A Lament for a Marriage

According to the United Methodist Book of Discipline, clergy are not allowed to conduct same sex weddings or bless same sex unions. Since I am not allowed to publicly pray for blessing, I wrote this lament many months ago. I offer it here, because I know some of my UMC clergy colleagues are going to be asked to officiate. Perhaps they will choose to officiate and risk retribution, or perhaps they will make referrals. Or perhaps they will find other creative ways to resist injustice:


 

God of covenant love, host of the wedding banquet, I bring you my lament that I am forbidden to bless this union. I lament that church rules dictate that I must be like one without a wedding garment. I lament that, as in Jesus’ story about the guests who refused to attend the wedding banuet, many have cut themselves off from witnessing the joy of this moment. We pray for all those whose disapproval hurts only themselves.

Yet, Lord, I also rejoice. When Balaam was hired to curse the Hebrew people, he could not; for how can one curse those whom God has blessed? It is not we clergy who bless, but you! And I’m grateful that our Methodist movement has been a movement of laypeople from the beginning, and when the church doors were closed to John Wesley, he preached from his father’s grave. Your blessings cannot be contained by legislation, or buildings, or authority figures, and we praise you because in the relationship of NAME and NAME, we see the fruits of your Spirit already growing: love, joy, peace, patience, kindness, goodness, faithfulness, gentleness, and self-control. We see your Spirit at work, and like Peter when he met Cornelius, we understand that we should call no one profane or unclean, but that everyone who does what is right is acceptable to you.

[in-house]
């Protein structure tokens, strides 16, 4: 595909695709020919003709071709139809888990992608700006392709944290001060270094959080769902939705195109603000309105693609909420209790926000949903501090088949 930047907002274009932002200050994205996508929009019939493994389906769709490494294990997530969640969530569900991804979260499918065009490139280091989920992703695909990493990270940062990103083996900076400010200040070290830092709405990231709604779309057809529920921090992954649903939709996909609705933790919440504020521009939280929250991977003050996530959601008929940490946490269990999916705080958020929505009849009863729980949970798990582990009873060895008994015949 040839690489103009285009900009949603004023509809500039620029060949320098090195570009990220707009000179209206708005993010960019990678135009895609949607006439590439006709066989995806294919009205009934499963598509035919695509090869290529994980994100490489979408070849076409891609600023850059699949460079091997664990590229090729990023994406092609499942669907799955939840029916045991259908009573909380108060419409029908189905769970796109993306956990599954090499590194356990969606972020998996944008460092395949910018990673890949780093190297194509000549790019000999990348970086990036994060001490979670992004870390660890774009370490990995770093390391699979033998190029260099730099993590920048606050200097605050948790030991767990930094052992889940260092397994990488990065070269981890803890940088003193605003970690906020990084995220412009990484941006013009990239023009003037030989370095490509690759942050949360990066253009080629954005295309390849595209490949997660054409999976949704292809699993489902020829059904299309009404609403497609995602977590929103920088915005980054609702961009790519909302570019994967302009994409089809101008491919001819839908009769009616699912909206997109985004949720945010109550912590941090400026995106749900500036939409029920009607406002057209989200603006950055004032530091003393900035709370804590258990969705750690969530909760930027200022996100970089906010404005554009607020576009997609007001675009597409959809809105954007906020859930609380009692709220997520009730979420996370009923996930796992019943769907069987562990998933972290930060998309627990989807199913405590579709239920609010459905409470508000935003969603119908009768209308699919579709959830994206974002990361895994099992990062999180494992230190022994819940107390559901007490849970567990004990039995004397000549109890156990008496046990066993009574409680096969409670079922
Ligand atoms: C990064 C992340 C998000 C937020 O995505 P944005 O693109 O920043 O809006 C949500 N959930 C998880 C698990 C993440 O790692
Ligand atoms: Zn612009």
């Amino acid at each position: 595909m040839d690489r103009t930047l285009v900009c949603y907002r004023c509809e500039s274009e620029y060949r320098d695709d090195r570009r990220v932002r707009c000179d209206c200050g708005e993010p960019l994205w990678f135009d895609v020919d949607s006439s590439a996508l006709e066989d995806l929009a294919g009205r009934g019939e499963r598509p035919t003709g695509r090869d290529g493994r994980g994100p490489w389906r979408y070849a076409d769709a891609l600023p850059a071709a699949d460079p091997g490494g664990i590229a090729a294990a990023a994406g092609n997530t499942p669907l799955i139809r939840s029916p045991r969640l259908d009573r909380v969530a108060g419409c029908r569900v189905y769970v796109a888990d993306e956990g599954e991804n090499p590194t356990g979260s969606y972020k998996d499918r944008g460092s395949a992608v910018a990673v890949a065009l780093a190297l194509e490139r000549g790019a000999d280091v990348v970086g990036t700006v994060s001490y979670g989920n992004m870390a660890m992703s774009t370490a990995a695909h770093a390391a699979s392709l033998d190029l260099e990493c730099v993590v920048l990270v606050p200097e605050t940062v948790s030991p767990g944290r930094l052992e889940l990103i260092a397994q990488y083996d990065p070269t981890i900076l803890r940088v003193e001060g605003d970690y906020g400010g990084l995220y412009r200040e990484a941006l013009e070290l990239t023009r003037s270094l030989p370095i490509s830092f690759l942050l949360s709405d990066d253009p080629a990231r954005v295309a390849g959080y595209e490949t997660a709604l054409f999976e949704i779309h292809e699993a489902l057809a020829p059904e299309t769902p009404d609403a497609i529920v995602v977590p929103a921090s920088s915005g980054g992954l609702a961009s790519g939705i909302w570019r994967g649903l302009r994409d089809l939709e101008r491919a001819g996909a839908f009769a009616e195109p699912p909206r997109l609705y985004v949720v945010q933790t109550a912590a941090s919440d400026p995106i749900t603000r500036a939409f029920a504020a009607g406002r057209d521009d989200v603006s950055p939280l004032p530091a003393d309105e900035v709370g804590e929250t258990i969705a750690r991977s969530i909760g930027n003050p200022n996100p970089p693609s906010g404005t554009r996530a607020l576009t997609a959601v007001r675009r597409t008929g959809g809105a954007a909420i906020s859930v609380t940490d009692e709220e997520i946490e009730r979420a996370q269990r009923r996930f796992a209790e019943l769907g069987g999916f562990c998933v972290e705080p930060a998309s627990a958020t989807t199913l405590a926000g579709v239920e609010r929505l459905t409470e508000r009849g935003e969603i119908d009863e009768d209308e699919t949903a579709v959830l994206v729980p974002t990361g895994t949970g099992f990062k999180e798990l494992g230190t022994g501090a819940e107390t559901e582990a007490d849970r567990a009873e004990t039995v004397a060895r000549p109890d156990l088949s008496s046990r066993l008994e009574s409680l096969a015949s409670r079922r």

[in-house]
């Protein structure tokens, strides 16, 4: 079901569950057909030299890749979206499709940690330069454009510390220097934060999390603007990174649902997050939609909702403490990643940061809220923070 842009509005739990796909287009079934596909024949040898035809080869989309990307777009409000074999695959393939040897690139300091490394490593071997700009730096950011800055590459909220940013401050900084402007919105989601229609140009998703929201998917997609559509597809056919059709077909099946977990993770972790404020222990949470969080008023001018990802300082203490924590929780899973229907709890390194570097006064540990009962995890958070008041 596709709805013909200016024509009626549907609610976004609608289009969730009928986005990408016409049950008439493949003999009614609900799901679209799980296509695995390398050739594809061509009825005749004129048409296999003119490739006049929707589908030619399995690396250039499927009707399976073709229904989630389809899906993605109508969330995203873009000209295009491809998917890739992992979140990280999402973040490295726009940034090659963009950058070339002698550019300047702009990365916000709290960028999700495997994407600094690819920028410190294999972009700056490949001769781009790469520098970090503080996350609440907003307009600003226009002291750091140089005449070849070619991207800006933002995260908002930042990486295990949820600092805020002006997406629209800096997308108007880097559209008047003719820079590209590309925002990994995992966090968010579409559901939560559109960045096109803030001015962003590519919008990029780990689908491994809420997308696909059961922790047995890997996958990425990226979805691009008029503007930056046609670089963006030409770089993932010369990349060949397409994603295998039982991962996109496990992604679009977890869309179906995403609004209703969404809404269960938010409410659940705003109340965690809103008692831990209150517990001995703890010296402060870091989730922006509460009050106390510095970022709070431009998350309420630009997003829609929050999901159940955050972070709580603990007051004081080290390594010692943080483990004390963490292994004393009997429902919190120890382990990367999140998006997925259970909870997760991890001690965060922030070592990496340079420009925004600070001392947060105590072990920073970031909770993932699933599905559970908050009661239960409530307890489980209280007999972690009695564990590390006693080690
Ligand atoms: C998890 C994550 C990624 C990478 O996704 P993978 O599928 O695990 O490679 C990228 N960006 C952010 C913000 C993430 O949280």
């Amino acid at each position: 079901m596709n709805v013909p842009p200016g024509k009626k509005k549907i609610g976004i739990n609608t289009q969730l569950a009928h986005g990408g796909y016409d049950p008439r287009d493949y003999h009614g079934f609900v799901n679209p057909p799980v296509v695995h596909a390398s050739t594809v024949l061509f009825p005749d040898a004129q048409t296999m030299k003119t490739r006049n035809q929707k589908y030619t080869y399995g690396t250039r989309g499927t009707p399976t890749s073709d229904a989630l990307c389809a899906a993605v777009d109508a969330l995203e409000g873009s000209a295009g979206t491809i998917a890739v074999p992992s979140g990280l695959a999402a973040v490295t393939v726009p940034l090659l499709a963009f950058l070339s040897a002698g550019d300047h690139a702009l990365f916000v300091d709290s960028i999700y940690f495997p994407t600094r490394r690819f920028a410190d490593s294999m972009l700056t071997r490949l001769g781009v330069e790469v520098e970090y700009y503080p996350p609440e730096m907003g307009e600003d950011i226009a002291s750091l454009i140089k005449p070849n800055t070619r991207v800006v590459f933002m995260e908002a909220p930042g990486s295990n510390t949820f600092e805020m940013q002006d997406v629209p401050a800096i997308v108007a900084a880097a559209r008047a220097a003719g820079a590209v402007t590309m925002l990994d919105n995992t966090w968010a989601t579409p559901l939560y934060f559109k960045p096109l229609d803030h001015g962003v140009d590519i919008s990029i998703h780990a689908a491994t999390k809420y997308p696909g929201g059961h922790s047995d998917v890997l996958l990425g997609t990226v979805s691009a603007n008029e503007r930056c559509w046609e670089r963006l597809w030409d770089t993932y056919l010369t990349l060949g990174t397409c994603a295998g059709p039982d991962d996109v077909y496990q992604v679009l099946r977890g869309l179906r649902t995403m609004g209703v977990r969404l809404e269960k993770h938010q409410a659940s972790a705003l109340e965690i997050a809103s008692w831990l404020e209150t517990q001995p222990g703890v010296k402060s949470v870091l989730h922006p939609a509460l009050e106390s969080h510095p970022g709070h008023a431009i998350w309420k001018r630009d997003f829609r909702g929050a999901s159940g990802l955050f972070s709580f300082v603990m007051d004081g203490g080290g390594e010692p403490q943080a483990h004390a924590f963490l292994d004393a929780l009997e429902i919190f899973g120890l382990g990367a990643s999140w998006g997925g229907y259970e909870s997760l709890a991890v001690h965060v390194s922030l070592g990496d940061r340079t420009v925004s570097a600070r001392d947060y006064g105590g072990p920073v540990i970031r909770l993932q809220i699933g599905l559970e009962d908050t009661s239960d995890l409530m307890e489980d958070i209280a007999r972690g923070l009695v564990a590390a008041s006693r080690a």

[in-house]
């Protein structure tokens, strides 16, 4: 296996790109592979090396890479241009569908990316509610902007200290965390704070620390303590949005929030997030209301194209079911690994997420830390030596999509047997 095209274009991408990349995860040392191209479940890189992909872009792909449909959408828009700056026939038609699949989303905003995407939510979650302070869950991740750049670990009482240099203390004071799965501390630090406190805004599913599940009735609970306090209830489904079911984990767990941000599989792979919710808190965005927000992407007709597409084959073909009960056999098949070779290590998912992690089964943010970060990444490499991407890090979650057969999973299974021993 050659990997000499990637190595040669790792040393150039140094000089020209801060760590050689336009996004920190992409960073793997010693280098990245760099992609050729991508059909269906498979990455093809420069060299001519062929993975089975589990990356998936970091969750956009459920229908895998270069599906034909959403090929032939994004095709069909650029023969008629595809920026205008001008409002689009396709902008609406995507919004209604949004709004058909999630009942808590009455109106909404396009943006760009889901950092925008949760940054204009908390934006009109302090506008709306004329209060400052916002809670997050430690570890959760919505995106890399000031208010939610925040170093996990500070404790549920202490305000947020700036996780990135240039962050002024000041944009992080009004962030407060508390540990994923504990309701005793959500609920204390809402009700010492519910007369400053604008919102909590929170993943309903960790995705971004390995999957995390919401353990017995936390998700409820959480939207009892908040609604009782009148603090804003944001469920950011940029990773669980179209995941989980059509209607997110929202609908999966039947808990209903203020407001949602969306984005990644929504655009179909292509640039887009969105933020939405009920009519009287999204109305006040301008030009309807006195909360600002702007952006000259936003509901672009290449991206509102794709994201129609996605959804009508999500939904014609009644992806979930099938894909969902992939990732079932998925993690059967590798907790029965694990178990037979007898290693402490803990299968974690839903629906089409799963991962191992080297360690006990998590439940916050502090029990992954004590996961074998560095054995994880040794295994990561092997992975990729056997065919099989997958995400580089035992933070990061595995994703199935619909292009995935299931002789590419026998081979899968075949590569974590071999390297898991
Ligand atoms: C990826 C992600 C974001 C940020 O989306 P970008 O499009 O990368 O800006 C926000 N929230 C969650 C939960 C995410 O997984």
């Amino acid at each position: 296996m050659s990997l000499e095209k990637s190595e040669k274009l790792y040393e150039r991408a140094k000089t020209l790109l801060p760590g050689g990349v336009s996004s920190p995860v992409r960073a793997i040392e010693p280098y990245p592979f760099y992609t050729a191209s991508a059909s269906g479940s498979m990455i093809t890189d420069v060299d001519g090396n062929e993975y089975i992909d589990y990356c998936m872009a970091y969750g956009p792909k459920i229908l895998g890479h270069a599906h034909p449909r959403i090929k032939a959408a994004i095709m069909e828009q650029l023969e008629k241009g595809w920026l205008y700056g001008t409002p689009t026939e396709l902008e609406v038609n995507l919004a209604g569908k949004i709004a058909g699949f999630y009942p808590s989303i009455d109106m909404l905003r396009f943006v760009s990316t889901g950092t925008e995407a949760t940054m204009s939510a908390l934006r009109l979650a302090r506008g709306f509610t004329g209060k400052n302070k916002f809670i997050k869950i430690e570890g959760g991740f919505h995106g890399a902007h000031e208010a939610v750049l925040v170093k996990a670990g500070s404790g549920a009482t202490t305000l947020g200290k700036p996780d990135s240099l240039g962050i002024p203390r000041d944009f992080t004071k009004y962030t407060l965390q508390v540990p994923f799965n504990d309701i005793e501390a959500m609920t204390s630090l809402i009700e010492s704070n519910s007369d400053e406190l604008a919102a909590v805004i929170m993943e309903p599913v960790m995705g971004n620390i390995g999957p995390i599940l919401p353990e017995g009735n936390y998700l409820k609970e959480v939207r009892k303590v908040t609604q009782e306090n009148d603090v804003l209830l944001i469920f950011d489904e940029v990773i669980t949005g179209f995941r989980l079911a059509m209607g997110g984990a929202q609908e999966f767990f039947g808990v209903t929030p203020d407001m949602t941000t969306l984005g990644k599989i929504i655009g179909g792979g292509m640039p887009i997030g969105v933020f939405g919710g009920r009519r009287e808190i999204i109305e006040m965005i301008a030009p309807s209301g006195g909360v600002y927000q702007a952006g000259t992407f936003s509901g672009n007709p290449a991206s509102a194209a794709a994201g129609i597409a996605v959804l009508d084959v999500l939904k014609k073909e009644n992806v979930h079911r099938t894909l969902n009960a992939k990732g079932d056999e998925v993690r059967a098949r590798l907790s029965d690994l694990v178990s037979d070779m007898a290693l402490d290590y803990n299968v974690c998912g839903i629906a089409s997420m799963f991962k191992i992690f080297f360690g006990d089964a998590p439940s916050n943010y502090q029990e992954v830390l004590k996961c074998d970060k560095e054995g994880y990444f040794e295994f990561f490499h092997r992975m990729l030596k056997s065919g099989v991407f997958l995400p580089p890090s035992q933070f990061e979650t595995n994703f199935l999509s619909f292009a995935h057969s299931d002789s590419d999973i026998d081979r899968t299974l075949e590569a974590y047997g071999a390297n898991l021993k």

I am grateful, O God, for your grace that cannot be contained, that precedes our asking for it, frees us from sin and death, and continues to grow and perfect us in love. This couple, joined in covenant love, united in mission of love and service, is a testimony to your ongoing activity to work through your church, and when necessary, around it, to bring blessing and salvation to a world that desperately needs it.

Thank you, Almighty God, that though I cannot pray a blessing for them, you have seen fit to bless us with them. Your generosity astounds us. Amen.

6 thoughts on “A Lament for a Marriage

  1. Thank you Dave. On this, our 56th wedding anniversary, I lament with you that you are not allowed to officiate at the weddings of all who would ask. I rejoice that all who choose to marry their loved ones may now do so. Your reflections are heartwarming and hope-filled. We are blessed beyond measure to have you as our pastor.

  2. Pingback: A lament for a marriage | RMN+

  3. Forgive me, but I am not clear. Is the injustice that your colleagues ‘are not allowed to conduct same sex weddings’, or is the injustice that they must perform a ceremony that violates their conscience? It seems, to me, the latter would be the greater offense.

    • I agree it would be an offense to be forced to perform a ceremony. But since we have the power to decline officiating for any reason, or no reason, I don’t see the relevance.

      I have declined to officiate weddings because couples couldn’t be bothered with premarital counseling, or had no affiliation with a faith community, or because I had a schedule conflict. Imaginary scenarios set in dystopian futures are interesting philosophical questions, but a lament deals with a real situation.

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